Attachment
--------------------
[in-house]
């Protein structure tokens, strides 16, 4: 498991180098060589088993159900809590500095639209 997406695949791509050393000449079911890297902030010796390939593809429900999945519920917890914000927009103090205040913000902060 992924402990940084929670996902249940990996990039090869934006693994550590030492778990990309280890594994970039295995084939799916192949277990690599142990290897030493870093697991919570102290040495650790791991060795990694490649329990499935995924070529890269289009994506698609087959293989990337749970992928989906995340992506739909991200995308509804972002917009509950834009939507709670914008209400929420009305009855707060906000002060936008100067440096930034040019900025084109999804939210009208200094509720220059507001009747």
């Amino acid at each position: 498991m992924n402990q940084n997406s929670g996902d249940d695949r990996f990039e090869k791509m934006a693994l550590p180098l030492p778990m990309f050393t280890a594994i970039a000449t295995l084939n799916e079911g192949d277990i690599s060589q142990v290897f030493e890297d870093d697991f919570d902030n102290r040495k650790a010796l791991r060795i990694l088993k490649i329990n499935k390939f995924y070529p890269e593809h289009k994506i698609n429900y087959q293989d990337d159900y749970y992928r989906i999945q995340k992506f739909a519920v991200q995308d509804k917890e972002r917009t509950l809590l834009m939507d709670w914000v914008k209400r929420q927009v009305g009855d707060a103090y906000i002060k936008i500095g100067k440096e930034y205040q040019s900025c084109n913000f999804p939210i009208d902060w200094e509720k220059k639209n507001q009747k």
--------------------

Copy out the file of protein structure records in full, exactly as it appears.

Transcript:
[in-house]
């Protein structure tokens, strides 16, 4: 498991180098060589088993159900809590500095639209 997406695949791509050393000449079911890297902030010796390939593809429900999945519920917890914000927009103090205040913000902060 992924402990940084929670996902249940990996990039090869934006693994550590030492778990990309280890594994970039295995084939799916192949277990690599142990290897030493870093697991919570102290040495650790791991060795990694490649329990499935995924070529890269289009994506698609087959293989990337749970992928989906995340992506739909991200995308509804972002917009509950834009939507709670914008209400929420009305009855707060906000002060936008100067440096930034040019900025084109999804939210009208200094509720220059507001009747």
């Amino acid at each position: 498991m992924n402990q940084n997406s929670g996902d249940d695949r990996f990039e090869k791509m934006a693994l550590p180098l030492p778990m990309f050393t280890a594994i970039a000449t295995l084939n799916e079911g192949d277990i690599s060589q142990v290897f030493e890297d870093d697991f919570d902030n102290r040495k650790a010796l791991r060795i990694l088993k490649i329990n499935k390939f995924y070529p890269e593809h289009k994506i698609n429900y087959q293989d990337d159900y749970y992928r989906i999945q995340k992506f739909a519920v991200q995308d509804k917890e972002r917009t509950l809590l834009m939507d709670w914000v914008k209400r929420q927009v009305g009855d707060a103090y906000i002060k936008i500095g100067k440096e930034y205040q040019s900025c084109n913000f999804p939210i009208d902060w200094e509720k220059k639209n507001q009747k």